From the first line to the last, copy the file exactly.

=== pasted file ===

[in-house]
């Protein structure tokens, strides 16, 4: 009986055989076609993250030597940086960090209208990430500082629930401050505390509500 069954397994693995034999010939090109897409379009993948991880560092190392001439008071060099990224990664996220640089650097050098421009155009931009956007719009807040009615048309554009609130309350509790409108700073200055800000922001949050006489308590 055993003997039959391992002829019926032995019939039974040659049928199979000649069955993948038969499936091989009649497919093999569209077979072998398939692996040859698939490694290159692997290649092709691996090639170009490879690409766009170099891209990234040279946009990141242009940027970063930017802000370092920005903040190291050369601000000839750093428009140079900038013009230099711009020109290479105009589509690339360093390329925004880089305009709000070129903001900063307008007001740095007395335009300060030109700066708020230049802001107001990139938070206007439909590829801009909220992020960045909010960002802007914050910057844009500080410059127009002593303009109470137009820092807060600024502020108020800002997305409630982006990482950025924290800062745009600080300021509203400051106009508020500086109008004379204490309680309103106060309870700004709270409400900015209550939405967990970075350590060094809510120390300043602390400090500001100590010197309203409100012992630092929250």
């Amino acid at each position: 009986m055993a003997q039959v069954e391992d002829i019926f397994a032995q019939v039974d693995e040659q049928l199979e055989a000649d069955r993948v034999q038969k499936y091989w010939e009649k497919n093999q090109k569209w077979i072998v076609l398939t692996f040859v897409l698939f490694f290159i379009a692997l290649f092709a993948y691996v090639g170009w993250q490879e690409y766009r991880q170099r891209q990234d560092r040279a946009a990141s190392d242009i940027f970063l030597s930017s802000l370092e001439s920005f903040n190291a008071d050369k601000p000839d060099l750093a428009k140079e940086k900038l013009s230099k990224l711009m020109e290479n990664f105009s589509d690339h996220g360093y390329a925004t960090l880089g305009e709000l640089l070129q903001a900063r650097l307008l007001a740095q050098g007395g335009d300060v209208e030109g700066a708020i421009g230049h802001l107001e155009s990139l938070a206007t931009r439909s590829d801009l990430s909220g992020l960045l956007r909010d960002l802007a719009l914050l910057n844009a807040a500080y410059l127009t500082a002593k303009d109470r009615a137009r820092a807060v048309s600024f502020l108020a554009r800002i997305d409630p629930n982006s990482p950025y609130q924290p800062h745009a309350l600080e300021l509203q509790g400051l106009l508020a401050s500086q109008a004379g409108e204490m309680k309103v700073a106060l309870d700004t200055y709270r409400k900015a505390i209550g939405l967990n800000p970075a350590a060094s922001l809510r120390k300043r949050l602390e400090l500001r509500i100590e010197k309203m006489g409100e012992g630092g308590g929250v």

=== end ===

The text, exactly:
[in-house]
């Protein structure tokens, strides 16, 4: 009986055989076609993250030597940086960090209208990430500082629930401050505390509500 069954397994693995034999010939090109897409379009993948991880560092190392001439008071060099990224990664996220640089650097050098421009155009931009956007719009807040009615048309554009609130309350509790409108700073200055800000922001949050006489308590 055993003997039959391992002829019926032995019939039974040659049928199979000649069955993948038969499936091989009649497919093999569209077979072998398939692996040859698939490694290159692997290649092709691996090639170009490879690409766009170099891209990234040279946009990141242009940027970063930017802000370092920005903040190291050369601000000839750093428009140079900038013009230099711009020109290479105009589509690339360093390329925004880089305009709000070129903001900063307008007001740095007395335009300060030109700066708020230049802001107001990139938070206007439909590829801009909220992020960045909010960002802007914050910057844009500080410059127009002593303009109470137009820092807060600024502020108020800002997305409630982006990482950025924290800062745009600080300021509203400051106009508020500086109008004379204490309680309103106060309870700004709270409400900015209550939405967990970075350590060094809510120390300043602390400090500001100590010197309203409100012992630092929250």
């Amino acid at each position: 009986m055993a003997q039959v069954e391992d002829i019926f397994a032995q019939v039974d693995e040659q049928l199979e055989a000649d069955r993948v034999q038969k499936y091989w010939e009649k497919n093999q090109k569209w077979i072998v076609l398939t692996f040859v897409l698939f490694f290159i379009a692997l290649f092709a993948y691996v090639g170009w993250q490879e690409y766009r991880q170099r891209q990234d560092r040279a946009a990141s190392d242009i940027f970063l030597s930017s802000l370092e001439s920005f903040n190291a008071d050369k601000p000839d060099l750093a428009k140079e940086k900038l013009s230099k990224l711009m020109e290479n990664f105009s589509d690339h996220g360093y390329a925004t960090l880089g305009e709000l640089l070129q903001a900063r650097l307008l007001a740095q050098g007395g335009d300060v209208e030109g700066a708020i421009g230049h802001l107001e155009s990139l938070a206007t931009r439909s590829d801009l990430s909220g992020l960045l956007r909010d960002l802007a719009l914050l910057n844009a807040a500080y410059l127009t500082a002593k303009d109470r009615a137009r820092a807060v048309s600024f502020l108020a554009r800002i997305d409630p629930n982006s990482p950025y609130q924290p800062h745009a309350l600080e300021l509203q509790g400051l106009l508020a401050s500086q109008a004379g409108e204490m309680k309103v700073a106060l309870d700004t200055y709270r409400k900015a505390i209550g939405l967990n800000p970075a350590a060094s922001l809510r120390k300043r949050l602390e400090l500001r509500i100590e010197k309203m006489g409100e012992g630092g308590g929250v």